Esophageal Cancer - Its Types, Symptoms & Treatment
Esophageal cancer is a type of cancer that affects the esophagus, the muscular tube that carries food and liquids from the mouth to the stomach. It is a relatively rare form of cancer, but it can be serious and even life-threatening if left untreated. There are two main types of esophageal cancer: squamous cell carcinoma and adenocarcinoma.
Squamous cell carcinoma develops in the upper and middle part of the esophagus and is more common in men and people over the age of 60. Adenocarcinoma, on the other hand, develops in the lower part of the esophagus near the stomach and is more common in people who have a history of acid reflux or gastroesophageal reflux disease (GERD).
It is important to be aware of the symptoms of esophageal cancer and to seek medical attention promptly if any symptoms are present. Early detection is key to improving the chances of a successful outcome. By making lifestyle changes such as quitting smoking, limiting alcohol consumption, and eating a healthy diet, individuals can reduce their risk of developing esophageal cancer.
What does esophagal cancer do to our body?
Esophageal cancer affects the esophagus, the muscular tube that connects the mouth to the stomach. As the cancer grows, it can interfere with the normal function of the esophagus and cause a variety of symptoms, including:
- Difficulty swallowing (dysphagia)
- Weight loss
- Chest pain or pressure
- Coughing or hoarseness
- Regurgitation of food or blood
Cancer can also spread to other parts of the body, such as the lymph nodes, lungs, and liver, which can lead to further health complications. Treatment options for esophageal cancer may include surgery, radiation therapy, chemotherapy, or a combination of these treatments.
It's important to note that these symptoms can also be caused by other conditions, so it's important to see a doctor for a proper diagnosis if you're experiencing any of these symptoms. Early detection and treatment can improve the prognosis for esophageal cancer patients.
How Esophageal Cancer can be diagnosed?
Esophageal cancer can be diagnosed through various diagnostic tests, including:
Endoscopy: A flexible tube with a camera attached is inserted through the mouth to visualize the esophagus and take biopsy if needed.
Barium Swallow: The patient drinks a liquid that contains barium, which highlights the esophagus on X-ray images.
CT scan: A 3D image of the inside of the body is created using X-rays and computer technology.
PET scan: A type of imaging test that uses a small amount of radioactive material to help detect cancer cells.
Blood tests: To check for elevated levels of certain substances that may indicate cancer.
It's important to note that these tests are used to diagnose cancer, but a biopsy is needed to confirm the diagnosis. After it has been diagnosed that you have esophageal cancer, your doctor may advise you to undergo additional tests in order to ascertain whether or not the disease has progressed to your lymph nodes or to other parts of your body.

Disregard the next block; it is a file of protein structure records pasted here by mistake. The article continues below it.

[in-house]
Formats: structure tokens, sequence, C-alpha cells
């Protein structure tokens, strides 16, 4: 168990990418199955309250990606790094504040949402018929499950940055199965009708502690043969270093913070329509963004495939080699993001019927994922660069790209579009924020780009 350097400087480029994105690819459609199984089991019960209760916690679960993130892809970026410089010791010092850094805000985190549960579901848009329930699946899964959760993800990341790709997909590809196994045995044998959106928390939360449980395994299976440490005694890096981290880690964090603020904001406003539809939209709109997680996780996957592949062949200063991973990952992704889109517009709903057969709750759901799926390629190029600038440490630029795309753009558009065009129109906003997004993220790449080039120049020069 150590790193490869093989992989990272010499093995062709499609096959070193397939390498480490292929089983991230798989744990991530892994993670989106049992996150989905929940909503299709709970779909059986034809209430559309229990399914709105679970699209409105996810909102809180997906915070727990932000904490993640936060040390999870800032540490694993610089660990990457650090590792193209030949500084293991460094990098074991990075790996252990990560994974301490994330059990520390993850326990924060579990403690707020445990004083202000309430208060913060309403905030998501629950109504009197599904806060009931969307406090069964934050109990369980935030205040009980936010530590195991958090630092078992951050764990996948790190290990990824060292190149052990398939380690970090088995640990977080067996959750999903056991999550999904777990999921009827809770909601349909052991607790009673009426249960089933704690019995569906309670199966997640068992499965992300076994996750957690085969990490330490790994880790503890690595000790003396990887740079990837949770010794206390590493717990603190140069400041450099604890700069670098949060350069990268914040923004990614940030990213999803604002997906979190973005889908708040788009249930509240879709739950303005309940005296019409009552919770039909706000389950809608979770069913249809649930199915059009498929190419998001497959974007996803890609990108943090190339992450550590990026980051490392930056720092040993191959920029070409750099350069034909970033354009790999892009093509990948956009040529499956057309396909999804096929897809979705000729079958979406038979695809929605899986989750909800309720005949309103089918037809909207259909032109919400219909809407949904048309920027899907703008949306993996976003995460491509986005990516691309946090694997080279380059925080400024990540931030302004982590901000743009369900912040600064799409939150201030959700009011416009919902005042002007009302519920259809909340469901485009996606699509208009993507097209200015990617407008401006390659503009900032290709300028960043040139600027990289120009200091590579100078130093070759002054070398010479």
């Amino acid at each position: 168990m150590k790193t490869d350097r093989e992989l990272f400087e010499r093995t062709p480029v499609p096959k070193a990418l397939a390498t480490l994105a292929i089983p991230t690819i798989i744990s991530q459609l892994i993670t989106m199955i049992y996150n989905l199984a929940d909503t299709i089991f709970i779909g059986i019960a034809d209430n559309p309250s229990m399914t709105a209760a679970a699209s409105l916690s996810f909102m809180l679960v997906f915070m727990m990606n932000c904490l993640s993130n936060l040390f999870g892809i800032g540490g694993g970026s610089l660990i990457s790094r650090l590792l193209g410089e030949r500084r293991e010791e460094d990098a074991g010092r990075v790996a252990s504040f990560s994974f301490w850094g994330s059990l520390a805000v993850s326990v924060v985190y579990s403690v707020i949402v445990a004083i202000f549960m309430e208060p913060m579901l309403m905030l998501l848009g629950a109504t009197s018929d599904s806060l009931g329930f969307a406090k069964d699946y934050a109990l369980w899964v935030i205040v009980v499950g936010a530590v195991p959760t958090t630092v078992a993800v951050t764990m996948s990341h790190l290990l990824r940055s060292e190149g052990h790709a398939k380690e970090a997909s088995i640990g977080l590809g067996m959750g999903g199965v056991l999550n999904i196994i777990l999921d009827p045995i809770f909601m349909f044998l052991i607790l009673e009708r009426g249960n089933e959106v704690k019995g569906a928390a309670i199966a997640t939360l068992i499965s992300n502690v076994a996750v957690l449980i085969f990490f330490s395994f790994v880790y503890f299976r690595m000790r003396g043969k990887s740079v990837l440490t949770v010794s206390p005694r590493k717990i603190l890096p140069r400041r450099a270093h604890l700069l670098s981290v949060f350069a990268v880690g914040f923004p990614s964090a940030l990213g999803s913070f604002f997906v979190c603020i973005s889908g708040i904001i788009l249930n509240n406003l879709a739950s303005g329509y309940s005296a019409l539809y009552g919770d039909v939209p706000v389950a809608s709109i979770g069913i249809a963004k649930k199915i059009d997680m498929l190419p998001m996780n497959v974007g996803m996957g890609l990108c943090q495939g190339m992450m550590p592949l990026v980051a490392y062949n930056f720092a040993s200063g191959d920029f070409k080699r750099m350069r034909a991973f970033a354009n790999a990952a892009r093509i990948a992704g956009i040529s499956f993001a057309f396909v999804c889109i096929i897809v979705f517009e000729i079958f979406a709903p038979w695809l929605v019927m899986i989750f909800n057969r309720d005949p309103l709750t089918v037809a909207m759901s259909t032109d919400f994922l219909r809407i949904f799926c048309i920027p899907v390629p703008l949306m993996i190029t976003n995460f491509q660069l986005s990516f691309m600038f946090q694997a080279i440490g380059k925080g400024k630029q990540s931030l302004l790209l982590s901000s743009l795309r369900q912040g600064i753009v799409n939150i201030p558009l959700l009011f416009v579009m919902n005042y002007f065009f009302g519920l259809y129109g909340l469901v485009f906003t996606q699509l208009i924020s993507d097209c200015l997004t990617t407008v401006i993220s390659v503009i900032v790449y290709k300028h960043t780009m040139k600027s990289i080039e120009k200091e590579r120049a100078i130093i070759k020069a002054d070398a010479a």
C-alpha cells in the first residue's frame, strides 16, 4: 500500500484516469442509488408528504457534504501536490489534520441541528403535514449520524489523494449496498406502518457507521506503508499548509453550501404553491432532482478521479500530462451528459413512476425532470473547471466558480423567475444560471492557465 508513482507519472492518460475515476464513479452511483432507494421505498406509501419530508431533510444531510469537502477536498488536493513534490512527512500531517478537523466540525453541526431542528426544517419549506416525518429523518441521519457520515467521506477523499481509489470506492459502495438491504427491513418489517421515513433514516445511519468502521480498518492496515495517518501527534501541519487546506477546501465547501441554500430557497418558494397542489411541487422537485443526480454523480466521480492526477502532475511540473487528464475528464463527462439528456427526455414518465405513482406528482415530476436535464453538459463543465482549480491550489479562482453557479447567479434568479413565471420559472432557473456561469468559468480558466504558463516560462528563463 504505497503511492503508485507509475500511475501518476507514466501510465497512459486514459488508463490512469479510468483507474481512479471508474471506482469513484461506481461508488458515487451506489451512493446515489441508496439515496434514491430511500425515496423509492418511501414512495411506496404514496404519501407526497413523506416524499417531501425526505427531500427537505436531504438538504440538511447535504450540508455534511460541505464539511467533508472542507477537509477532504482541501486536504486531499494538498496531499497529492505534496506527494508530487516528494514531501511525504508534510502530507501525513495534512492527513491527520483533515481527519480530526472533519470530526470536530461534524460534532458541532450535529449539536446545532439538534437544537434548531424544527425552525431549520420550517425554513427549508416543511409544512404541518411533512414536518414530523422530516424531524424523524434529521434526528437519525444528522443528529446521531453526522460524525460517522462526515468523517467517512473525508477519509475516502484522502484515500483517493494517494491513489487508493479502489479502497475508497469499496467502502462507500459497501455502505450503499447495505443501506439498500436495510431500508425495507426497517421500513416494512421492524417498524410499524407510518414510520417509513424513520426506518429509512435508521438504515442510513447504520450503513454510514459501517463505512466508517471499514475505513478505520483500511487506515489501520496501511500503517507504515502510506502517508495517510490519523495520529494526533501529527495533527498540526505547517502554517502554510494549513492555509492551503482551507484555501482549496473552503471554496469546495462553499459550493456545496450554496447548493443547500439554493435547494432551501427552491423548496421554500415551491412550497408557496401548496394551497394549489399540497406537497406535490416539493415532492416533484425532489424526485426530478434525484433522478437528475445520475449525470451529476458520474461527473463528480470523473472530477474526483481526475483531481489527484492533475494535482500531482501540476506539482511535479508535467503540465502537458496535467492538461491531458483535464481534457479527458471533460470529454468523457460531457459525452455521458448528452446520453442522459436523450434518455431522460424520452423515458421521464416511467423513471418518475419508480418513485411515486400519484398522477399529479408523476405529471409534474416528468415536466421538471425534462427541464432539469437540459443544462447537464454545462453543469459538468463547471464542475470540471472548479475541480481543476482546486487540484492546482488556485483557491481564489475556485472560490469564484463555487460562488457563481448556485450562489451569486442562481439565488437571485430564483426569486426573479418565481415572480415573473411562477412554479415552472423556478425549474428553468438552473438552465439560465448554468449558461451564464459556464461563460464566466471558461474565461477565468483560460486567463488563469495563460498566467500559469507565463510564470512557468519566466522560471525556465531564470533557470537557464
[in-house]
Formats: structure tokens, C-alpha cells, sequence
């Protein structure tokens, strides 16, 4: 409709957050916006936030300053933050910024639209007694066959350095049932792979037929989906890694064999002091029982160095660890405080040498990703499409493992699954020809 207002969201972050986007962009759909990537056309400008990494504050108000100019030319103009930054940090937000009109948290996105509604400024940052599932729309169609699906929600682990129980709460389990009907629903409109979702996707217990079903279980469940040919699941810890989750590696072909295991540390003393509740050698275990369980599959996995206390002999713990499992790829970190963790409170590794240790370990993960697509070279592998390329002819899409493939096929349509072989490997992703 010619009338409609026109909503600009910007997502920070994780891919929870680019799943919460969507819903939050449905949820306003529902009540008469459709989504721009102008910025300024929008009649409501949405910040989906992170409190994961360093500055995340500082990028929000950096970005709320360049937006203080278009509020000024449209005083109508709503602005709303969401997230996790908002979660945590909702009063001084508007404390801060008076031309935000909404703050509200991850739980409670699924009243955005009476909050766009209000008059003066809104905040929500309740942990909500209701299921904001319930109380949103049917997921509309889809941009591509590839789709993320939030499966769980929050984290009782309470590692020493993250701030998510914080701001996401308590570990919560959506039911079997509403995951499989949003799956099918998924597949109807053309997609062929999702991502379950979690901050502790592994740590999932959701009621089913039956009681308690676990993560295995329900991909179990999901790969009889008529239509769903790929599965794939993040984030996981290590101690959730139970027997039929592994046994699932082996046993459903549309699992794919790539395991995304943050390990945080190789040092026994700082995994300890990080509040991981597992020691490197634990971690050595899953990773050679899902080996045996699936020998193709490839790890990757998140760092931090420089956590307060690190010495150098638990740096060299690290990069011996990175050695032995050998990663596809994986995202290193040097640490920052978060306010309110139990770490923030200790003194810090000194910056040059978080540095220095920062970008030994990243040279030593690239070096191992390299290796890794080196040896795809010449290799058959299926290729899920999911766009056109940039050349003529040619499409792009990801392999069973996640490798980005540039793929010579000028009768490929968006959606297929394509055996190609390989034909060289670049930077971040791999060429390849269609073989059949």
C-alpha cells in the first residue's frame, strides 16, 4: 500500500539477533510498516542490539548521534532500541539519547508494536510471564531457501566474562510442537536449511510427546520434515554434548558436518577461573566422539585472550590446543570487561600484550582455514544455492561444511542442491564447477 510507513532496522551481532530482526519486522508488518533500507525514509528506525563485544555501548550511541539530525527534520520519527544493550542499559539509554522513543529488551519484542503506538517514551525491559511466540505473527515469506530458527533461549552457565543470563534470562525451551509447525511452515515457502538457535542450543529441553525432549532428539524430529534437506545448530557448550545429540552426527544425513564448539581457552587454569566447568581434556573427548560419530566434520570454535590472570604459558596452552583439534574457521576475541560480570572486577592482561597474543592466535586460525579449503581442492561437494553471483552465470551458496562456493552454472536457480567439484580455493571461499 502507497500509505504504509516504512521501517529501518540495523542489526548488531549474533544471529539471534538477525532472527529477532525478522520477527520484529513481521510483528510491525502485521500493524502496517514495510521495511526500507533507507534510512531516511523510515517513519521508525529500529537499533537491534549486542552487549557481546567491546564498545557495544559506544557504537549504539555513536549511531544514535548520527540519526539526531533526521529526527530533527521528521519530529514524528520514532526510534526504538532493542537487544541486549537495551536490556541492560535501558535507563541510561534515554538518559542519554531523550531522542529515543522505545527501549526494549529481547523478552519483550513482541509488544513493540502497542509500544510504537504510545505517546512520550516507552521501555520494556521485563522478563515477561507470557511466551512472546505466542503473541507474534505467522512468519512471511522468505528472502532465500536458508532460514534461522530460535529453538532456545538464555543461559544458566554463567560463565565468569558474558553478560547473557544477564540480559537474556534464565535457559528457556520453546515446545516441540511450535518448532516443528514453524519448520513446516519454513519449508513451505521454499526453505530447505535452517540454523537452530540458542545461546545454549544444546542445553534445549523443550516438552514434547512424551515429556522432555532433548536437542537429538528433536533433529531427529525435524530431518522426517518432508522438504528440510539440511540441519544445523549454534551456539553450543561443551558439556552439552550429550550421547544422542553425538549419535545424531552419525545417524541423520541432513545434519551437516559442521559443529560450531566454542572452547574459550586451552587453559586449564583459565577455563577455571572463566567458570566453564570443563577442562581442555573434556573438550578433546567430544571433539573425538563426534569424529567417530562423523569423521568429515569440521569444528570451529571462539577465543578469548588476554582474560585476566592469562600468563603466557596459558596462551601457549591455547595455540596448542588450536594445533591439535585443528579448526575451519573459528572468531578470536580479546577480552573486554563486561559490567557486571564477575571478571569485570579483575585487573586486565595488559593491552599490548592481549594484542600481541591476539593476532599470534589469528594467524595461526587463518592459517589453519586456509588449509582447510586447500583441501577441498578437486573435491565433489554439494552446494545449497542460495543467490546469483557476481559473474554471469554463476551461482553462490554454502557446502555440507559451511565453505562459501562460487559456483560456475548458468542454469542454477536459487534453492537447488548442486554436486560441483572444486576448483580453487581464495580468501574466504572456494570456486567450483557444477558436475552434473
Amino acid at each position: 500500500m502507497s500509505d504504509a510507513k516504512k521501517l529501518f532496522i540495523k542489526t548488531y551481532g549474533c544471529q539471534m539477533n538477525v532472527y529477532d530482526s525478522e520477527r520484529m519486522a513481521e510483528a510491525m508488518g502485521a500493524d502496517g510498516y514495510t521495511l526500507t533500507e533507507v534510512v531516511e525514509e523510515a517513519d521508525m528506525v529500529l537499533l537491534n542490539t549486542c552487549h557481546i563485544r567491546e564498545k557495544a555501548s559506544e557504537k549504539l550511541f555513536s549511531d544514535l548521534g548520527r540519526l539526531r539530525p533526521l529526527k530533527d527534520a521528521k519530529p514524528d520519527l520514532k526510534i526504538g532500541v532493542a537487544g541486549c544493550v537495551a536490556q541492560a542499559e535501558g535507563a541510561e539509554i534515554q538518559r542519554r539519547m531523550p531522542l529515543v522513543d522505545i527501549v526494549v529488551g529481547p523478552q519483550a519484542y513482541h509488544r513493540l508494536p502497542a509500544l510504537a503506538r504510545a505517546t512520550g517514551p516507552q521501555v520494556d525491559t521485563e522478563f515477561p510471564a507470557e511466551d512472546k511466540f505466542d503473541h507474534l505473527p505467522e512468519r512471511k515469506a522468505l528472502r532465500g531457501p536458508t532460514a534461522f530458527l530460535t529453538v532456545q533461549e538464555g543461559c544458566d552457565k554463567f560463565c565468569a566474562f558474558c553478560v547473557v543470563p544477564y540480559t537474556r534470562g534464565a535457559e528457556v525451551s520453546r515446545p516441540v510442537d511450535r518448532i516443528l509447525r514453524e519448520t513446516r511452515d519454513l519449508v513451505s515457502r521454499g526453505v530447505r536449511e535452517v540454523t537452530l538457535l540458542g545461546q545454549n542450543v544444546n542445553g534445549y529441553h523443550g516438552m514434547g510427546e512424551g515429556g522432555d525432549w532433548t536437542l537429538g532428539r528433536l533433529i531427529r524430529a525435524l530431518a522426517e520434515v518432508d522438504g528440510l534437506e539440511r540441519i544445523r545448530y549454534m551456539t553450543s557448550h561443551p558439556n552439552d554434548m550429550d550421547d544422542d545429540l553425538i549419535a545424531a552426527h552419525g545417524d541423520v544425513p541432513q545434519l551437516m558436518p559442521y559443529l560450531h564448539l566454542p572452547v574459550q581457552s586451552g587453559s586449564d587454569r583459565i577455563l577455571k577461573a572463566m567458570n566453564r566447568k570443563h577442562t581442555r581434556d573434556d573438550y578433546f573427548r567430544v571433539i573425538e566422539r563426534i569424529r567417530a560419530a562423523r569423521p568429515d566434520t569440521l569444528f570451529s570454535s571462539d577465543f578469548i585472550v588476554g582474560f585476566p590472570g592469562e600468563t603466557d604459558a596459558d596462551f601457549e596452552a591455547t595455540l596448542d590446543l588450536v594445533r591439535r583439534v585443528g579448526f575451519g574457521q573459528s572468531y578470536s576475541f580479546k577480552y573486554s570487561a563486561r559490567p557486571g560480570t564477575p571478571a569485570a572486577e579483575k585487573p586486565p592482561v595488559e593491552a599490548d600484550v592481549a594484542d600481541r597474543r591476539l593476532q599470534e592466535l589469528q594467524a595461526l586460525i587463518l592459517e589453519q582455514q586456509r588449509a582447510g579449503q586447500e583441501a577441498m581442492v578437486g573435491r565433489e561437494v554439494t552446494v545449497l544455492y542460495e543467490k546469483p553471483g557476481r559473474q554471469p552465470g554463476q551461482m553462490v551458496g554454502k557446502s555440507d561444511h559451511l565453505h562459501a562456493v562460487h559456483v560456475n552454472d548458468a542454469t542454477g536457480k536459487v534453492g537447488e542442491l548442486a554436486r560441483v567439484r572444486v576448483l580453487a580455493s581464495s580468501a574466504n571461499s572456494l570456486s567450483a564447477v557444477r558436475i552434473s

When surgery is done to treat esophageal cancer, there is a chance of serious problems, such as infection, bleeding, and leakage from the place where the remaining oesophagus is reattached to the stomach.
To remove your oesophagus, surgery can be done as an open procedure with big cuts or with special tools inserted through several small cuts in your skin (laparoscopically). How your surgery is done will depend on your specific situation and how your surgeon decides to handle it.
How is Esophageal Cancer can be treated?
Esophageal cancer is a serious condition that can be treated through a combination of surgical, radiation, and medical therapies. One of the most common surgical treatments for esophageal cancer is an esophagectomy, which involves removing the cancerous portion of the esophagus. The remaining healthy tissue is then reattached, allowing the patient to continue to eat and drink normally. In some cases, a portion of the stomach may be used to replace the removed section of the esophagus.
Radiation therapy uses high-energy beams to kill cancer cells and shrink tumors. This treatment can be used alone or in combination with chemotherapy, which uses drugs to kill cancer cells. Endoscopic therapies, such as endoscopic mucosal resection, are minimally invasive procedures that use an endoscope to directly remove or destroy cancer cells in the esophagus. Photodynamic therapy is another minimally invasive option that uses a special light source and drugs to kill cancer cells.
Targeted therapy is a newer type of treatment that uses drugs to target specific genetic changes in cancer cells. This type of therapy has been found to be particularly effective in the treatment of esophageal cancer, as it targets the specific genetic changes that cause the cancer to grow and spread. In some cases, a combination of treatments may be used to achieve the best possible outcome for the patient.
It's important to discuss all treatment options with a medical professional to determine the best course of action for each individual case. The type of treatment used will depend on the stage and location of the cancer, as well as the patient's overall health. With the right treatment plan, many patients with esophageal cancer can experience a significant improvement in their quality of life.